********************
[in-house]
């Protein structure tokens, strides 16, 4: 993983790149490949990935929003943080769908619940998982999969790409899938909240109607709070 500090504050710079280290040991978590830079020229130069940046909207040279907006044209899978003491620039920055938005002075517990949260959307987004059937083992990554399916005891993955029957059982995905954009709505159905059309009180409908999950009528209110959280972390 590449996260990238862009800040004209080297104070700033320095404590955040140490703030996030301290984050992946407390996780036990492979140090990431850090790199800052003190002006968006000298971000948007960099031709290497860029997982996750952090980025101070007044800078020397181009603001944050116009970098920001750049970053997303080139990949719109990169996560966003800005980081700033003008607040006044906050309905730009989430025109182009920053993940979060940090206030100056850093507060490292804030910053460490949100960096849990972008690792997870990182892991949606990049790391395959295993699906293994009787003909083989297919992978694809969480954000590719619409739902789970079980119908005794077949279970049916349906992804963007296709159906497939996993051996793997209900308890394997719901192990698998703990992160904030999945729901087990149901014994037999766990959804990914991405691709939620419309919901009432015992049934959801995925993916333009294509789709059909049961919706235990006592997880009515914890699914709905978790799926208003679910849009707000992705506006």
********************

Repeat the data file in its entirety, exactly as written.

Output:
[in-house]
């Protein structure tokens, strides 16, 4: 993983790149490949990935929003943080769908619940998982999969790409899938909240109607709070 500090504050710079280290040991978590830079020229130069940046909207040279907006044209899978003491620039920055938005002075517990949260959307987004059937083992990554399916005891993955029957059982995905954009709505159905059309009180409908999950009528209110959280972390 590449996260990238862009800040004209080297104070700033320095404590955040140490703030996030301290984050992946407390996780036990492979140090990431850090790199800052003190002006968006000298971000948007960099031709290497860029997982996750952090980025101070007044800078020397181009603001944050116009970098920001750049970053997303080139990949719109990169996560966003800005980081700033003008607040006044906050309905730009989430025109182009920053993940979060940090206030100056850093507060490292804030910053460490949100960096849990972008690792997870990182892991949606990049790391395959295993699906293994009787003909083989297919992978694809969480954000590719619409739902789970079980119908005794077949279970049916349906992804963007296709159906497939996993051996793997209900308890394997719901192990698998703990992160904030999945729901087990149901014994037999766990959804990914991405691709939620419309919901009432015992049934959801995925993916333009294509789709059909049961919706235990006592997880009515914890699914709905978790799926208003679910849009707000992705506006």